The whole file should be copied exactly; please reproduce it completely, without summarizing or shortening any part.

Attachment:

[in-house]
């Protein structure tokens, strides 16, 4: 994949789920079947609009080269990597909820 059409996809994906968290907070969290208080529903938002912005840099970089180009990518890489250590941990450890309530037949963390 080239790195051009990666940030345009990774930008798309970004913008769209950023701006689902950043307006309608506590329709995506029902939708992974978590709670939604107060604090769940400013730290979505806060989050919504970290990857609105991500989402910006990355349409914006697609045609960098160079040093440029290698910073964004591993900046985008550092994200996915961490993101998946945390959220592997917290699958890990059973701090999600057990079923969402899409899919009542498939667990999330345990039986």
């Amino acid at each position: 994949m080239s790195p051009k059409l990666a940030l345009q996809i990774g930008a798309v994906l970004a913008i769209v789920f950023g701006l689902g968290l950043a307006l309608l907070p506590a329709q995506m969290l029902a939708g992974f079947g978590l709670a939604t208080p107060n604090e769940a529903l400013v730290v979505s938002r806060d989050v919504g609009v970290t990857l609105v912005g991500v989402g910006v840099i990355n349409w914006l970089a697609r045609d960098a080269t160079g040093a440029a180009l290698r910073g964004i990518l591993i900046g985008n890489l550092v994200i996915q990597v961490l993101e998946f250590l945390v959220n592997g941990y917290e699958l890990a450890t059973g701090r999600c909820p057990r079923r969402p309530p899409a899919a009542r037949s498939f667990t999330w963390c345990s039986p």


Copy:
[in-house]
């Protein structure tokens, strides 16, 4: 994949789920079947609009080269990597909820 059409996809994906968290907070969290208080529903938002912005840099970089180009990518890489250590941990450890309530037949963390 080239790195051009990666940030345009990774930008798309970004913008769209950023701006689902950043307006309608506590329709995506029902939708992974978590709670939604107060604090769940400013730290979505806060989050919504970290990857609105991500989402910006990355349409914006697609045609960098160079040093440029290698910073964004591993900046985008550092994200996915961490993101998946945390959220592997917290699958890990059973701090999600057990079923969402899409899919009542498939667990999330345990039986």
């Amino acid at each position: 994949m080239s790195p051009k059409l990666a940030l345009q996809i990774g930008a798309v994906l970004a913008i769209v789920f950023g701006l689902g968290l950043a307006l309608l907070p506590a329709q995506m969290l029902a939708g992974f079947g978590l709670a939604t208080p107060n604090e769940a529903l400013v730290v979505s938002r806060d989050v919504g609009v970290t990857l609105v912005g991500v989402g910006v840099i990355n349409w914006l970089a697609r045609d960098a080269t160079g040093a440029a180009l290698r910073g964004i990518l591993i900046g985008n890489l550092v994200i996915q990597v961490l993101e998946f250590l945390v959220n592997g941990y917290e699958l890990a450890t059973g701090r999600c909820p057990r079923r969402p309530p899409a899919a009542r037949s498939f667990t999330w963390c345990s039986p």